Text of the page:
Politics, Business & Culture in the Americas
Colombia

What President Duque Has Done for Venezuelans Is Heroic

As other countries closed their doors, Colombia’s president and its people lent a hand.
Duque speaks with journalists along the borderLUIS ROBAYO/AFP via Getty Images

New data out of Venezuela reminds us: The scale of the humanitarian catastrophe is truly unprecedented in the modern history of Latin America and our hemisphere. It is now estimated that 95% of the country is living in poverty; three quarters of them in extreme poverty and unable to even secure the minimum amount of daily calories needed.

It is a refugee crisis on a scale similar to that of Syria, although it has not received anywhere near the same attention of the world’s media. This human catastrophe in Venezuela is all the more amazing because it has occurred in peacetime, the sad result of decades of unsound economic policies, political repression and corruption.

That up to 5 million Venezuelans have left the country, many of them as destitute refugees, would have been absolutely unimaginable in the prosperous Venezuela of the 1950s, 60s and 70s, when it was on a per capita basis the wealthiest nation in the region. Throughout those years and even up to the 1990s, Venezuela generously opened its arms to millions of political exiles, immigrants and those looking for safe harbor and economic progress from Argentina, Chile, Colombia and Peru.

As the crisis dragged on, and while many nations grew tired of extending a welcoming hand to Venezuelans, Colombia’s President Iván Duque met the challenge and has tackled the problem with unparalleled humanity and compassion. More than 2 million Venezuelan refugees have fled to Colombia, by far the most of any country, and President Duque announced that Colombia would grant Temporary Protection Status to these undocumented migrants and refugees. This will allow them to legally live and work in Colombia for up to 10 years, providing access to education, access to healthcare and to the employment market as well as legal and social stability. President Duque’s granting of rights-based social protection for Venezuelan migrants has restored their humanity, offering hope and a dignified life.

This was a brave and Herculean undertaking under any circumstances, but President Duque took these actions during the worst pandemic in a century – a pandemic that deeply impacted Colombia. Many of those arriving from Venezuela had significant healthcare needs which have only been aggravated by COVID, and hospitals in Colombia have seen a large influx of patients without the means to pay for their treatments. On top of that, more than half a million migrant children are attending Colombia’s public-school systems, a significant impact to the country’s education infrastructure. The UN High Commissioner for Refugees called Colombia’s actions and support “one of the most important humanitarian gestures in South America in more than three decades.”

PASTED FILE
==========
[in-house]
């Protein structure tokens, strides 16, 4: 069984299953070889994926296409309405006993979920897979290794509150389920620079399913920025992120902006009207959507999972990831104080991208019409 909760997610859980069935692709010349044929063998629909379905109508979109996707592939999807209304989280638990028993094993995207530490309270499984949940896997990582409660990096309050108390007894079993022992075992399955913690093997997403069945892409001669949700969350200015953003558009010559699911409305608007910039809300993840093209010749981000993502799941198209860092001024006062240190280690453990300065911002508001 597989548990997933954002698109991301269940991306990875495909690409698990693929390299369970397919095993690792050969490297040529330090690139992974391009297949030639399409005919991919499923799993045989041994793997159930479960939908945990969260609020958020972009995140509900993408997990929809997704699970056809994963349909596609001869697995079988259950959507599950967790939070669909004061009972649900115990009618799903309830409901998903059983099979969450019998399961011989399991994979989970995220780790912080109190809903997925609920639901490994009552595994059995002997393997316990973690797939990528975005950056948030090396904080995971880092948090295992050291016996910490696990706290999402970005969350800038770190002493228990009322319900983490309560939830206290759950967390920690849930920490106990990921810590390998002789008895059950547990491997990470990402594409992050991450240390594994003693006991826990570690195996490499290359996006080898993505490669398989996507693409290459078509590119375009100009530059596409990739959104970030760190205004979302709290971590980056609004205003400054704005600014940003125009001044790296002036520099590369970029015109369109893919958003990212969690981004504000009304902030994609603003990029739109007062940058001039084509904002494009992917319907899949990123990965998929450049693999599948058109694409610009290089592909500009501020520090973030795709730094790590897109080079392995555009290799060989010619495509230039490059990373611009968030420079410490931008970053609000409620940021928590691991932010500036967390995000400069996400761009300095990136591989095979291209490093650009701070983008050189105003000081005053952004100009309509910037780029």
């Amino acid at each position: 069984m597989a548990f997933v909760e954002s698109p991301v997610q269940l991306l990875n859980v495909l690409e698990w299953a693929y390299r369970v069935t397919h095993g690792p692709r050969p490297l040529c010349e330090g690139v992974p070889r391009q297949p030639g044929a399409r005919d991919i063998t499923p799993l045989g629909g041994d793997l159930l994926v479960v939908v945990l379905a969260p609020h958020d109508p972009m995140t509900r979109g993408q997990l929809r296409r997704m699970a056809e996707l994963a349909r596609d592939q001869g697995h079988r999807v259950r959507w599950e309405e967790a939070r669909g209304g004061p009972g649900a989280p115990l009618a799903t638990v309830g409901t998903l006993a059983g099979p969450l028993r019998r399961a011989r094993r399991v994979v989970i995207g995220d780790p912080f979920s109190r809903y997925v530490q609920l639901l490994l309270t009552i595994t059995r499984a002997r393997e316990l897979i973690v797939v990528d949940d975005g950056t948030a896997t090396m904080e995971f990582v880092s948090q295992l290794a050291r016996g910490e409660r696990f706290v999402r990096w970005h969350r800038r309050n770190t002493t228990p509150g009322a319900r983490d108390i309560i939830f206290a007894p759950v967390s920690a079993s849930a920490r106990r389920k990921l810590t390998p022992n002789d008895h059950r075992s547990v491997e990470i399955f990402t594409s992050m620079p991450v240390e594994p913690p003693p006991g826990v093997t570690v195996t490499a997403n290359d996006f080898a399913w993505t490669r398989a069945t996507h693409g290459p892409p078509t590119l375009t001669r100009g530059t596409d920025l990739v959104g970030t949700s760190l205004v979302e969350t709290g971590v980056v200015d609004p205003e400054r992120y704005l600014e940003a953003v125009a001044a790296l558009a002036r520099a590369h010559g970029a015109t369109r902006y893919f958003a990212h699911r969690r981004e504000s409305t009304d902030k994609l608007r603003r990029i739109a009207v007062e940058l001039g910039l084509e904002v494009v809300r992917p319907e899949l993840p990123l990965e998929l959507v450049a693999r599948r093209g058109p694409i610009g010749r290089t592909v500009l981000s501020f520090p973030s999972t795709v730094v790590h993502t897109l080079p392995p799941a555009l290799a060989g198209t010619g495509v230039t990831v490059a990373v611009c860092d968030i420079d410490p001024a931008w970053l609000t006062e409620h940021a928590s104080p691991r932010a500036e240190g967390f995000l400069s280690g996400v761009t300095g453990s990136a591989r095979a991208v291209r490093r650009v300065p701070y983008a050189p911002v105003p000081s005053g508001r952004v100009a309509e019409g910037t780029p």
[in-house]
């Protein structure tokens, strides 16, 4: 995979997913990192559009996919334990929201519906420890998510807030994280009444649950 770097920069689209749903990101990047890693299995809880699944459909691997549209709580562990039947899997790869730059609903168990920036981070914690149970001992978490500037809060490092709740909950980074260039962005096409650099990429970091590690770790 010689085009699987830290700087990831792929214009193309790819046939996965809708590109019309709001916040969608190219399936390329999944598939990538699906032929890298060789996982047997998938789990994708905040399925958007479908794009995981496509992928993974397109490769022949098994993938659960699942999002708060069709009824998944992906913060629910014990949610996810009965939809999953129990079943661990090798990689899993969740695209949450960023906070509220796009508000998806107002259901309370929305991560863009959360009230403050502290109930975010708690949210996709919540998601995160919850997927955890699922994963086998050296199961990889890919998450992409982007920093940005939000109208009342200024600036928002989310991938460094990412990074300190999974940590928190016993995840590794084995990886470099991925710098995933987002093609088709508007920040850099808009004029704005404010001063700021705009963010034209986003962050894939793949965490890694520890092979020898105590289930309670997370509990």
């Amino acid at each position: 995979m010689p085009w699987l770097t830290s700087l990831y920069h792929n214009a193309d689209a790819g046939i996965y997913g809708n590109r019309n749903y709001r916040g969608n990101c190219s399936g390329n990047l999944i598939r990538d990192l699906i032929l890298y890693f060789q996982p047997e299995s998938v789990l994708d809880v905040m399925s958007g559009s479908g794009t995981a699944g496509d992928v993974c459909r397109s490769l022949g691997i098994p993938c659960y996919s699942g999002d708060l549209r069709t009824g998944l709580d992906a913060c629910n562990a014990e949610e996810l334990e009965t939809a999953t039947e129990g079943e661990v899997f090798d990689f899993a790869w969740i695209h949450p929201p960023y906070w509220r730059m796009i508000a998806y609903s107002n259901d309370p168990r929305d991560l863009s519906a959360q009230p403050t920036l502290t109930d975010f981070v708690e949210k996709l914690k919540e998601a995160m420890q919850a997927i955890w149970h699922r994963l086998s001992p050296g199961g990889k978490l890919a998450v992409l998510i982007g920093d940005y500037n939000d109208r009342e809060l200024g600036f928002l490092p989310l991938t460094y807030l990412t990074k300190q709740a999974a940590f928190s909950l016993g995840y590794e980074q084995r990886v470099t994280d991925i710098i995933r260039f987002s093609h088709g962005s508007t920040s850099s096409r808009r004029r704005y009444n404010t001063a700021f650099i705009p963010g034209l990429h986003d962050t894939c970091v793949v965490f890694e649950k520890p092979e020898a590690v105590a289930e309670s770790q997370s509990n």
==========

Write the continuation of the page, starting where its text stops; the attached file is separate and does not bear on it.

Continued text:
The efforts of President Duque are all the more impressive if one considers that, despite being a humanitarian catastrophe comparable to that of Syria, international donors have supported Venezuelan refugees with just a small fraction of the dollar amount given to support Syrian refugees. Less than 10% per refugee, according to a recent Brookings Institute Report.

It was a great honor for me and for the Americas Society (one of the organizations that publishes AQ) to present the Gold Insigne award on Oct. 12 to President Duque for his transcendental leadership and vision. President Duque’s steadfast commitment to tackle one of the world’s major humanitarian crises has set an example for the region and will transform the lives of millions of people facing the most extreme hardship. His bravery, generosity and solidarity will be remembered forever by the people of Venezuela and throughout the world.

President Iván Duque receives the AS/COA Gold Insigne from CEO Susan Segal

Gluski is CEO of AES Corp., and the chairman of Americas Society/Council of the Americas


Tags: Colombia, Venezuelan migration
Like what you've read? Subscribe to AQ for more.
Any opinions expressed in this piece do not necessarily reflect those of Americas Quarterly or its publishers.
Sign up for our free newsletter